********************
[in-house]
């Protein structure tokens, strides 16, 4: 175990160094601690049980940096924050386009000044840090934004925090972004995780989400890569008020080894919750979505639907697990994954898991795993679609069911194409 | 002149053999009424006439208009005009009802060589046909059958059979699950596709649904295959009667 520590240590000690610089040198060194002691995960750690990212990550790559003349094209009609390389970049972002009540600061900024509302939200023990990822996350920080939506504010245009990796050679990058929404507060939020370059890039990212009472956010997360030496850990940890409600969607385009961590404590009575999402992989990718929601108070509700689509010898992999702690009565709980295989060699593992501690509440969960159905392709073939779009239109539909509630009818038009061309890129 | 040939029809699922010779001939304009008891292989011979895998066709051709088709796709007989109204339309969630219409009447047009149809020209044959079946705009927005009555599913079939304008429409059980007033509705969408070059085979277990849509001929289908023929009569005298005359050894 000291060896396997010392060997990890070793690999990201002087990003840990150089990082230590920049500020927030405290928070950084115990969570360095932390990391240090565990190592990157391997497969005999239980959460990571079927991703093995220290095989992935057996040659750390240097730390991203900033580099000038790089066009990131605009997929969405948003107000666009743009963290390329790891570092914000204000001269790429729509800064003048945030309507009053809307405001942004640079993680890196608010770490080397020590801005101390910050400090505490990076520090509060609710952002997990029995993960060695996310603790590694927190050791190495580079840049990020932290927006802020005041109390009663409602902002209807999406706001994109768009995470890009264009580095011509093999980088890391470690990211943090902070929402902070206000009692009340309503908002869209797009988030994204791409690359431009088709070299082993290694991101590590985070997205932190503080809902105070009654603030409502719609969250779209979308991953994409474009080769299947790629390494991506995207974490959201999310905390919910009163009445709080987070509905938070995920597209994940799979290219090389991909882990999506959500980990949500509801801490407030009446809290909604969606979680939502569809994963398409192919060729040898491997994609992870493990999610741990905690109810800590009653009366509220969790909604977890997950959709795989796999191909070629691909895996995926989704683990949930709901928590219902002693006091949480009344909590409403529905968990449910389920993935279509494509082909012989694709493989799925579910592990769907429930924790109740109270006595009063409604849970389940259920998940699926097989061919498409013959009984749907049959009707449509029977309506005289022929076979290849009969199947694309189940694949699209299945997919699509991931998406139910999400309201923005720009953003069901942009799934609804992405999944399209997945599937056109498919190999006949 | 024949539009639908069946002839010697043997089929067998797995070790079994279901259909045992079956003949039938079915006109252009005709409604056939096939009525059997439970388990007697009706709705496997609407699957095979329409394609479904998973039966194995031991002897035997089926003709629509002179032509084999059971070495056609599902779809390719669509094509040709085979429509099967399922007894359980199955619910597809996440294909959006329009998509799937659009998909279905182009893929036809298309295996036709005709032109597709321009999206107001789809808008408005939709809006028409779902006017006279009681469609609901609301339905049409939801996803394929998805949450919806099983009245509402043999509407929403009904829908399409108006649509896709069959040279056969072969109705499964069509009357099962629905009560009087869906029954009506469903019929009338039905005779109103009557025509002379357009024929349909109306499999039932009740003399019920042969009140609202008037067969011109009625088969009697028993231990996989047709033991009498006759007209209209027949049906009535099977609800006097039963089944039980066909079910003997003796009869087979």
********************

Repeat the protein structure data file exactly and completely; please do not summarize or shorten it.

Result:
[in-house]
């Protein structure tokens, strides 16, 4: 175990160094601690049980940096924050386009000044840090934004925090972004995780989400890569008020080894919750979505639907697990994954898991795993679609069911194409 | 002149053999009424006439208009005009009802060589046909059958059979699950596709649904295959009667 520590240590000690610089040198060194002691995960750690990212990550790559003349094209009609390389970049972002009540600061900024509302939200023990990822996350920080939506504010245009990796050679990058929404507060939020370059890039990212009472956010997360030496850990940890409600969607385009961590404590009575999402992989990718929601108070509700689509010898992999702690009565709980295989060699593992501690509440969960159905392709073939779009239109539909509630009818038009061309890129 | 040939029809699922010779001939304009008891292989011979895998066709051709088709796709007989109204339309969630219409009447047009149809020209044959079946705009927005009555599913079939304008429409059980007033509705969408070059085979277990849509001929289908023929009569005298005359050894 000291060896396997010392060997990890070793690999990201002087990003840990150089990082230590920049500020927030405290928070950084115990969570360095932390990391240090565990190592990157391997497969005999239980959460990571079927991703093995220290095989992935057996040659750390240097730390991203900033580099000038790089066009990131605009997929969405948003107000666009743009963290390329790891570092914000204000001269790429729509800064003048945030309507009053809307405001942004640079993680890196608010770490080397020590801005101390910050400090505490990076520090509060609710952002997990029995993960060695996310603790590694927190050791190495580079840049990020932290927006802020005041109390009663409602902002209807999406706001994109768009995470890009264009580095011509093999980088890391470690990211943090902070929402902070206000009692009340309503908002869209797009988030994204791409690359431009088709070299082993290694991101590590985070997205932190503080809902105070009654603030409502719609969250779209979308991953994409474009080769299947790629390494991506995207974490959201999310905390919910009163009445709080987070509905938070995920597209994940799979290219090389991909882990999506959500980990949500509801801490407030009446809290909604969606979680939502569809994963398409192919060729040898491997994609992870493990999610741990905690109810800590009653009366509220969790909604977890997950959709795989796999191909070629691909895996995926989704683990949930709901928590219902002693006091949480009344909590409403529905968990449910389920993935279509494509082909012989694709493989799925579910592990769907429930924790109740109270006595009063409604849970389940259920998940699926097989061919498409013959009984749907049959009707449509029977309506005289022929076979290849009969199947694309189940694949699209299945997919699509991931998406139910999400309201923005720009953003069901942009799934609804992405999944399209997945599937056109498919190999006949 | 024949539009639908069946002839010697043997089929067998797995070790079994279901259909045992079956003949039938079915006109252009005709409604056939096939009525059997439970388990007697009706709705496997609407699957095979329409394609479904998973039966194995031991002897035997089926003709629509002179032509084999059971070495056609599902779809390719669509094509040709085979429509099967399922007894359980199955619910597809996440294909959006329009998509799937659009998909279905182009893929036809298309295996036709005709032109597709321009999206107001789809808008408005939709809006028409779902006017006279009681469609609901609301339905049409939801996803394929998805949450919806099983009245509402043999509407929403009904829908399409108006649509896709069959040279056969072969109705499964069509009357099962629905009560009087869906029954009506469903019929009338039905005779109103009557025509002379357009024929349909109306499999039932009740003399019920042969009140609202008037067969011109009625088969009697028993231990996989047709033991009498006759007209209209027949049906009535099977609800006097039963089944039980066909079910003997003796009869087979």